According to the organisers, the festival’s second 2023 iteration – to be staged on the Hong Kong waterfront from 1 to 3 December – will feature a “forward-thinking lineup.” Over 60 Asian and international bands and artists will be performing, including headline acts Pulp and Yoasobi. Thrown into the mix are up-and-comers from the worlds of indie, electronica, rock, hip-hop and other genres.
With so many artists vying for your attention on multiple stages, you might be in a tizzy over which shows to catch – which is why we’ve made your life easier with a list of six Clockenflap acts that you won’t want to miss.
Originating from the Chinese city of Dalian, veteran indie post-rockers Wang Wen will be appearing on stage on Friday. Since their debut in 1999, they have had a prodigious output of 12 albums, with the most recent being 2022’s well-received Painful Clown & Ninja Tiger.
Considered to be one of the leading Chinese bands in instrumental rock, the sextet’s haunting and evocative sound takes direct inspiration from the region of Northeastern China – considered the rust belt of China.
If you’re new to Wang Wen, start with the band’s tenth album, Invisible City, recorded at the height of winter in Iceland.
“This time we had a deeper understanding of each other,” guitarist Xie Yugang says of the album. “In an atmosphere like that, we made an album that evokes a feeling of warmth as we were hoping for, despite the polar nights outside of the studio walls.”
Described by the Guardian as “the face of British post-punk” IDLES is a UK rock band that will be making a return to Clockenflap after a four-year hiatus.
The group consists of five members, including lead singer, Joe Talbot who rejects the post punk label, saying “I guess we have that motorik, engine-like drive in the rhythm section that some post punk bands have but we have plenty of songs that aren’t like that at all.” Regardless of whatever musical style they may be, IDLES’s music is kinetic and very much in your face.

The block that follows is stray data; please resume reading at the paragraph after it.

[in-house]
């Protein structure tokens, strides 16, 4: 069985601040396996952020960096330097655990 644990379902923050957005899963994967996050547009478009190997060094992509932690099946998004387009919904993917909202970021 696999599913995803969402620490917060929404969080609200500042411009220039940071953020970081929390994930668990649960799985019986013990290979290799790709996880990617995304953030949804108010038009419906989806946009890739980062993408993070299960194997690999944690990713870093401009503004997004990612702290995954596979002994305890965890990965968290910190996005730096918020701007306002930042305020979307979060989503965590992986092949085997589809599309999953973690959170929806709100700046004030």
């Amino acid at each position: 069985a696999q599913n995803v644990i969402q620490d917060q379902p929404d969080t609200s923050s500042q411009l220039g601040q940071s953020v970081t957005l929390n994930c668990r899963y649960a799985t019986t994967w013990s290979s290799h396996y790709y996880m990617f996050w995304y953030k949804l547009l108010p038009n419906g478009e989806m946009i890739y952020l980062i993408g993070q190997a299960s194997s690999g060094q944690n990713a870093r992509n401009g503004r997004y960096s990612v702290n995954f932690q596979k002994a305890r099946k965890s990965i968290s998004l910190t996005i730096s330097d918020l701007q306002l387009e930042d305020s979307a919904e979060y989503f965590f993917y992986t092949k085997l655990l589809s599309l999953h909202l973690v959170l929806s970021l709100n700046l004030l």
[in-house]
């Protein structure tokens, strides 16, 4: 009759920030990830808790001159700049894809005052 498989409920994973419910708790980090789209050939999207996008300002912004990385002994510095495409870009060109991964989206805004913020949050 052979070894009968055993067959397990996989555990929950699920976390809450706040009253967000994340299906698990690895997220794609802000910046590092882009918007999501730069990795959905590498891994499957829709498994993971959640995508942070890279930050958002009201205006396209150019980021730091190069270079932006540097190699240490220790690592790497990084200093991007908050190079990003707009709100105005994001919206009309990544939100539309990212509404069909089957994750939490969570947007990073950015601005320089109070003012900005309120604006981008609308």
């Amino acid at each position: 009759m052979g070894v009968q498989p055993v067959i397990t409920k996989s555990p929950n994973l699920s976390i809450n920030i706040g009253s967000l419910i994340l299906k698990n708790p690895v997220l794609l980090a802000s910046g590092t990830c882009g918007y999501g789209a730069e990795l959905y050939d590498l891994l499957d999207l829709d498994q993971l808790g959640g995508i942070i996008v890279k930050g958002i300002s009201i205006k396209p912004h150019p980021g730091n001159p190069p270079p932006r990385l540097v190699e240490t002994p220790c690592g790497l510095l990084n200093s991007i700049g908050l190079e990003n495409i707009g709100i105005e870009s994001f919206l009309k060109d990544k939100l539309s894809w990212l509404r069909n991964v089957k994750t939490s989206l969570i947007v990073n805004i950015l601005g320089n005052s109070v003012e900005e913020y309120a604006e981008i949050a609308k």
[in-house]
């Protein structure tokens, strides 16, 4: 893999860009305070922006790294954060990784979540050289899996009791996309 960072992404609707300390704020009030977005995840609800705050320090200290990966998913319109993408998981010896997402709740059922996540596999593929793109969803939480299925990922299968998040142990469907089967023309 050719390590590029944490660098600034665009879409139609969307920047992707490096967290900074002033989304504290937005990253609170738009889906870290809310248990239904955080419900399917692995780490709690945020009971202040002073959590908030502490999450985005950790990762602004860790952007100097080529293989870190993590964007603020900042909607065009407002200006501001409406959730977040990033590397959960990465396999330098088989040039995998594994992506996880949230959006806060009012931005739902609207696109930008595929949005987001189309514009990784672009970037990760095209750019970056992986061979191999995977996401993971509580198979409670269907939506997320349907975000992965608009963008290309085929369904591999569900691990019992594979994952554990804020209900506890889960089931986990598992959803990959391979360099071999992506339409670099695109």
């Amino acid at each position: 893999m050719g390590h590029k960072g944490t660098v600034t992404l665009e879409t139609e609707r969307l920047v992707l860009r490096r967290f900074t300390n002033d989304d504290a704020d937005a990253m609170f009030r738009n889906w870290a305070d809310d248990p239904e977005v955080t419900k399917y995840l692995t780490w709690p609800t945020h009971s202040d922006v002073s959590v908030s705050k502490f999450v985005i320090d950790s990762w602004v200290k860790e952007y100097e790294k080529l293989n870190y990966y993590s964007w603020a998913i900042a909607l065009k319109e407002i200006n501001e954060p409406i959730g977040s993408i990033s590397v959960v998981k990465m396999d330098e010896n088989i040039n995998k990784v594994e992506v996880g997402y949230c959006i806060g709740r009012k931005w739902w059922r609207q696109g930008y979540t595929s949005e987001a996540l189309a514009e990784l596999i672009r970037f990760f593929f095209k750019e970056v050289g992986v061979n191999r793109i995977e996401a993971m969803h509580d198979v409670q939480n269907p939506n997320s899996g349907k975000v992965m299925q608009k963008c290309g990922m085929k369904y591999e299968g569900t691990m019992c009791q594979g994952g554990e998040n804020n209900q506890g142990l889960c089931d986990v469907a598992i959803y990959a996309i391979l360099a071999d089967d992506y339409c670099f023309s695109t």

Since the 2017 release of their initial album Brutalism, the band has been going from strength to strength, garnering a host of nominations and awards, including a 2022 Libera Award for Best Rock Record. Their fifth album, TANGK, is slated for release in February 2024. In the meantime, catch them live at Clockenflap.
Critically acclaimed American singer-songwriter, Caroline Polachek, is another major star attraction who will be hitting the Clockenflap stage for the very first time on the Saturday. She was previously the lead vocalist of indie band Chairlift (whose song “Bruises” achieved commercial success, thanks in no small part to an iPod commercial) and has collaborated with artists as diverse as Beyoncé and Blood Orange.
When Chairlift disbanded in 2017, Polachek took a turn as a solo artist, debuting with the well-received album, Pang. Since then, she has continued to produce works that test the boundaries. Her latest song “Welcome To My Island,” mixes pop with electronic rock and operatic vocals resulting, Polachek said, in a song is “bratty and stupid…” and (had to go) through a million versions…to be the worthy soundtrack for an epic walk of shame.”
Formed in 2015, UK’s Prep consists of four members whose musical backgrounds could not be any more different. Lead singer, Tom Havelock is a singer and songwriter, while the remaining three band members are a classical composer, a DJ and a producer.
The result of this mix of talents is upbeat, nostalgic synth-pop music. Havelock has gone on record saying “I suppose a lot of the stuff we’re inspired by is that late ‘70s, early ‘80s smooth music, which can make you pretty nostalgic when you listen to it now.”
Prep’s eponymous debut certainly brings out that feeling despite being produced amid the challenging circumstances of the pandemic.
Xiaolin is the stage name of Olivia Dawn Mok, a Hong Kong-based DJ who will make her debut at Clockenflap on Saturday. As an alumni of two world-class music academies, Xiaolin’s training in classical violin and jazz sets her apart from many of her contemporaries. She fell in love with electronic music after becoming exposed to 80’s and 90’s bands of the genre, such as Prodigy and Boards of Canada, while studying overseas.
Xiaolin’s electronic music is imbibed with influences from various areas, including classical music. “The combination of violin with house music and techno music…kind of came as an accident, because I’ve always played violin,” she points out. Listening to her two EPs, MIHN002 and Tower Moment, one can get a sense that her musical tastes are diverse, encompassing genres ranging from ambient to acid.